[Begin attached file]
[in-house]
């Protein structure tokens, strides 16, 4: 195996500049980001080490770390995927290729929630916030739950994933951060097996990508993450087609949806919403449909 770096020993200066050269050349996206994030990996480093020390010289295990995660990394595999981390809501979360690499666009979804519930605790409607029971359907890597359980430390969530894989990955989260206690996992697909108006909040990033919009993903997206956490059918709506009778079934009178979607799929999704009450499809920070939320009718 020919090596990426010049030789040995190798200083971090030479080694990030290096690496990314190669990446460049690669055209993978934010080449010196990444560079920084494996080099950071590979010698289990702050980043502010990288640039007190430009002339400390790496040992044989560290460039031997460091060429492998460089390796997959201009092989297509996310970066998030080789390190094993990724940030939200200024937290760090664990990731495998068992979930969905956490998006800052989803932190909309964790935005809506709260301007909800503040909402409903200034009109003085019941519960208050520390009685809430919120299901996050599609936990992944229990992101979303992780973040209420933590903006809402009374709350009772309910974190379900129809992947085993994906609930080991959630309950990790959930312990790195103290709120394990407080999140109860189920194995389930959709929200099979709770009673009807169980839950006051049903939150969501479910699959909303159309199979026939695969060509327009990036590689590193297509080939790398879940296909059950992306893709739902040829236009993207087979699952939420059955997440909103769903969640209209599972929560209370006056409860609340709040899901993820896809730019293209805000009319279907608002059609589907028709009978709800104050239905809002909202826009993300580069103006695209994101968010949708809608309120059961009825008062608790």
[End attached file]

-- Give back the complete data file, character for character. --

[in-house]
């Protein structure tokens, strides 16, 4: 195996500049980001080490770390995927290729929630916030739950994933951060097996990508993450087609949806919403449909 770096020993200066050269050349996206994030990996480093020390010289295990995660990394595999981390809501979360690499666009979804519930605790409607029971359907890597359980430390969530894989990955989260206690996992697909108006909040990033919009993903997206956490059918709506009778079934009178979607799929999704009450499809920070939320009718 020919090596990426010049030789040995190798200083971090030479080694990030290096690496990314190669990446460049690669055209993978934010080449010196990444560079920084494996080099950071590979010698289990702050980043502010990288640039007190430009002339400390790496040992044989560290460039031997460091060429492998460089390796997959201009092989297509996310970066998030080789390190094993990724940030939200200024937290760090664990990731495998068992979930969905956490998006800052989803932190909309964790935005809506709260301007909800503040909402409903200034009109003085019941519960208050520390009685809430919120299901996050599609936990992944229990992101979303992780973040209420933590903006809402009374709350009772309910974190379900129809992947085993994906609930080991959630309950990790959930312990790195103290709120394990407080999140109860189920194995389930959709929200099979709770009673009807169980839950006051049903939150969501479910699959909303159309199979026939695969060509327009990036590689590193297509080939790398879940296909059950992306893709739902040829236009993207087979699952939420059955997440909103769903969640209209599972929560209370006056409860609340709040899901993820896809730019293209805000009319279907608002059609589907028709009978709800104050239905809002909202826009993300580069103006695209994101968010949708809608309120059961009825008062608790």